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Publication numberUS20040012013 A1
Publication typeApplication
Application numberUS 10/457,575
Publication dateJan 22, 2004
Filing dateJun 9, 2003
Priority dateJul 17, 2002
Also published asCA2432636A1, CN1472827A, EP1383177A1, US6903374
Publication number10457575, 457575, US 2004/0012013 A1, US 2004/012013 A1, US 20040012013 A1, US 20040012013A1, US 2004012013 A1, US 2004012013A1, US-A1-20040012013, US-A1-2004012013, US2004/0012013A1, US2004/012013A1, US20040012013 A1, US20040012013A1, US2004012013 A1, US2004012013A1
InventorsKoji Katayama
Original AssigneeKoji Katayama
Export CitationBiBTeX, EndNote, RefMan
External Links: USPTO, USPTO Assignment, Espacenet
Structure of p-electrode at the light-emerging side of light-emitting diode
US 20040012013 A1
Abstract
A structure of a p-electrode formed at the light-emerging side of an LED that comprises (a) an n-type semiconductor substrate, (b) an n-type cladding layer, an active layer, a p-type cladding layer, and a p-type contact layer formed on the substrate in this order, and (c) an n-electrode formed on the back face of the substrate. The structure of the p-electrode comprises a mesh-shaped semi-transparent thin-film metal electrode for diffusing electric current formed on the p-type contact layer and a bonding electrode for wire bonding. The metal electrode comprises a covering portion having a transmittance of at least 10% and an opening portion having an opening ratio of at least 20%. The bonding electrode is formed at the periphery of the p-type contact layer and is bonded directly to the mesh-shaped semi-transparent thin-film metal electrode. This structure can increase the intensity of the output light emerging from the p-side.
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Claims(21)
What is claimed is:
1. A structure of a p-electrode formed at the light-emerging side of a light-emitting diode (hereinafter referred to as LED), the LED comprising:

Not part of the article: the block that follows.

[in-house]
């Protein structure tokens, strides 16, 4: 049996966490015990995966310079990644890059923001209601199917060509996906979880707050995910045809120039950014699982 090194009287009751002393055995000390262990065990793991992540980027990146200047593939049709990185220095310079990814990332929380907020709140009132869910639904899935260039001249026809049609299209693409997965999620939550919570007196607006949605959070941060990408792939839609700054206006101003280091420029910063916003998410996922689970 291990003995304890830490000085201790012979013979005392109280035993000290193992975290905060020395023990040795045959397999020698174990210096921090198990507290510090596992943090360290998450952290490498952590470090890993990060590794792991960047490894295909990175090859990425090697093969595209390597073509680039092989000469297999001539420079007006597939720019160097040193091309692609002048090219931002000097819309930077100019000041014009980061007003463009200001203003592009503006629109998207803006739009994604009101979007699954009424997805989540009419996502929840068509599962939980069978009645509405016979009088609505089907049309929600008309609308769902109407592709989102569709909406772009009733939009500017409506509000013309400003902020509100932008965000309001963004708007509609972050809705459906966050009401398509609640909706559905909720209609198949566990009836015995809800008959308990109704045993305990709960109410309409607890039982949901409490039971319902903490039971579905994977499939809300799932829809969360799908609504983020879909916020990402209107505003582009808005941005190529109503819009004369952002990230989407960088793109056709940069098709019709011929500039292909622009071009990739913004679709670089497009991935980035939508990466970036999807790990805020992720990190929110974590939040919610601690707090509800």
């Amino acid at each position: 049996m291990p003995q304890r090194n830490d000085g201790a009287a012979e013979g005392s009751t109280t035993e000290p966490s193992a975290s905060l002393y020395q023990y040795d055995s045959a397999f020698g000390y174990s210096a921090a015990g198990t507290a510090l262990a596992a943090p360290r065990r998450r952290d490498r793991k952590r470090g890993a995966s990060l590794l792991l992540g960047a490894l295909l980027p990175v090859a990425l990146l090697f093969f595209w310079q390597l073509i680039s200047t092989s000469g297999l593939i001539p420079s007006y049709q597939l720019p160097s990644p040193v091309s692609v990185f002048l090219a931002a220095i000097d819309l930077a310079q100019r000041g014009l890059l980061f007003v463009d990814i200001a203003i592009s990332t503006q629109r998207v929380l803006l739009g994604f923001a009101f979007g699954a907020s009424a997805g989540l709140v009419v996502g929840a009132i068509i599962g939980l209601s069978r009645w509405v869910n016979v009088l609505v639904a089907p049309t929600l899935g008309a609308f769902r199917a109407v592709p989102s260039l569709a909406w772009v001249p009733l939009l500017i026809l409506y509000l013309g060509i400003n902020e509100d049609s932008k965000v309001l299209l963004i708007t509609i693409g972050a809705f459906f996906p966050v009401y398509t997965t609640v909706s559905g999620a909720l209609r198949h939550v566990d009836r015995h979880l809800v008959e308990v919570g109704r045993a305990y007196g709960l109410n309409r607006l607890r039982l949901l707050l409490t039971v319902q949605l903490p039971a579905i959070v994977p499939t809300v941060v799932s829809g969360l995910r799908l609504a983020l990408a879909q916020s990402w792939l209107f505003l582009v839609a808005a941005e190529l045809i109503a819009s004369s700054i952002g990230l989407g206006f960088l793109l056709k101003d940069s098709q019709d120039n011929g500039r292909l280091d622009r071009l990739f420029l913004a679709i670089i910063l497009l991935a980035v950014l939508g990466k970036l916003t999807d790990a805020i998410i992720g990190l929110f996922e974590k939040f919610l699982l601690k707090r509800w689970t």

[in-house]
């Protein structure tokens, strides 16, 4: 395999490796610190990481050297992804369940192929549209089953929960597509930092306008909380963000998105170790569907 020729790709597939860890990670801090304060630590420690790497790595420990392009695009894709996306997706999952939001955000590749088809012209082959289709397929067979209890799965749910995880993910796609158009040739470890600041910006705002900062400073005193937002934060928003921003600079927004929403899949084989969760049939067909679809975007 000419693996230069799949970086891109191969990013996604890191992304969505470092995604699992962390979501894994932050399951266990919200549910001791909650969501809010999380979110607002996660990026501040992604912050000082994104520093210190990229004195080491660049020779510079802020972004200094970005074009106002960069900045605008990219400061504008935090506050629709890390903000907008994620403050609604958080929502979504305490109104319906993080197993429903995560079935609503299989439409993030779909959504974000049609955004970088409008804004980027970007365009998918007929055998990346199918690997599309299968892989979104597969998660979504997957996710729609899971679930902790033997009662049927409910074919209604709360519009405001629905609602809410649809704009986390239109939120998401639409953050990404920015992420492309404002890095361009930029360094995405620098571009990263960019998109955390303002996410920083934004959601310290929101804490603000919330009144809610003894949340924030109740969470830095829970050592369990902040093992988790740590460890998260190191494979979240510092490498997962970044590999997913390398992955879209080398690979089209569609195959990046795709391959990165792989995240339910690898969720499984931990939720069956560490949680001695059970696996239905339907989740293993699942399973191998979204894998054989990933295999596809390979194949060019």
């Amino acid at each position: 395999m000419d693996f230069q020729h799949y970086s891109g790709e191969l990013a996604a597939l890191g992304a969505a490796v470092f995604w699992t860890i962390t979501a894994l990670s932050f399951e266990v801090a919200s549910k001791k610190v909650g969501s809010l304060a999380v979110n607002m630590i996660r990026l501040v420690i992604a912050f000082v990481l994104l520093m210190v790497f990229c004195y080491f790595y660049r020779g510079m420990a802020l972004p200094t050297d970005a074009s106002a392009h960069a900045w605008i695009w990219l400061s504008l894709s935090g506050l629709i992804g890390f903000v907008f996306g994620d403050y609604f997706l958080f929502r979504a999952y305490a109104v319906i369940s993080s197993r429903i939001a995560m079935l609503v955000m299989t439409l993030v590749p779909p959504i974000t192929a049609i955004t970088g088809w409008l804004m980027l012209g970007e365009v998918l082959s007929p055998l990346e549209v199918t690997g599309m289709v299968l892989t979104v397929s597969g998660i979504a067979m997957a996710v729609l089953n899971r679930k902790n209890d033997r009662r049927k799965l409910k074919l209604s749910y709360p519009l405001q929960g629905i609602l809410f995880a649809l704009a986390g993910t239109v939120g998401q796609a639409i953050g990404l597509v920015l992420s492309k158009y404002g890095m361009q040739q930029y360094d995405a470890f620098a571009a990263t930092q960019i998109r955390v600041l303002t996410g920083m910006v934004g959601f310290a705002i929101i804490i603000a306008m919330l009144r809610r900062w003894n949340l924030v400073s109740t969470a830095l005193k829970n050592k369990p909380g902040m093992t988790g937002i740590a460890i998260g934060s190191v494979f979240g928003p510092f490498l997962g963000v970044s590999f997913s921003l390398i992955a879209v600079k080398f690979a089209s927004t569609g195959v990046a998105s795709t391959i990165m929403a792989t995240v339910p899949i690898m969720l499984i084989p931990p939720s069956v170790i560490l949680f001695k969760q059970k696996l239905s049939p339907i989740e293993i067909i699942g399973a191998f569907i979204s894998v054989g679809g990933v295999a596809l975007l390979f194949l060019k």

(a) an n-type semiconductor substrate;
(b) an n-type cladding layer formed on the n-type semiconductor substrate;
(c) an active layer formed on the n-type cladding layer;
(d) a p-type cladding layer formed on the active layer;
(e) a p-type contact layer formed on the p-type cladding layer; and
(f) an n-electrode formed on the back face of the n-type semiconductor substrate;
the structure comprising:
(g) a mesh-shaped semi-transparent thin-film metal electrode for diffusing electric current formed on the p-type contact layer, the metal electrode having:
(g1) a covering portion having a transmittance of at least 10%; and
(g2) an opening portion being formed of a multitude of windows and having an opening ratio of at least 20%; and
(h) a bonding electrode for wire bonding, the bonding electrode being:
(h1) formed at the periphery of the p-type contact layer; and
(h2) bonded directly to the mesh-shaped semi-transparent thin-film metal electrode.
2. A structure as defined by claim 1, wherein the LED further comprises an n-type buffer layer between the n-type semiconductor substrate and the n-type cladding layer.
3. A structure as defined by claim 1, wherein the LED further comprises a p-type semiconductor layer between the p-type cladding layer and the p-type con-tact layer.
4. A structure as defined by claim 1, wherein the LED further comprises:
(a) an n-type buffer layer between the n-type semiconductor substrate and the n-type cladding layer; and
(b) a p-type semiconductor layer between the p-type cladding layer and the p-type contact layer.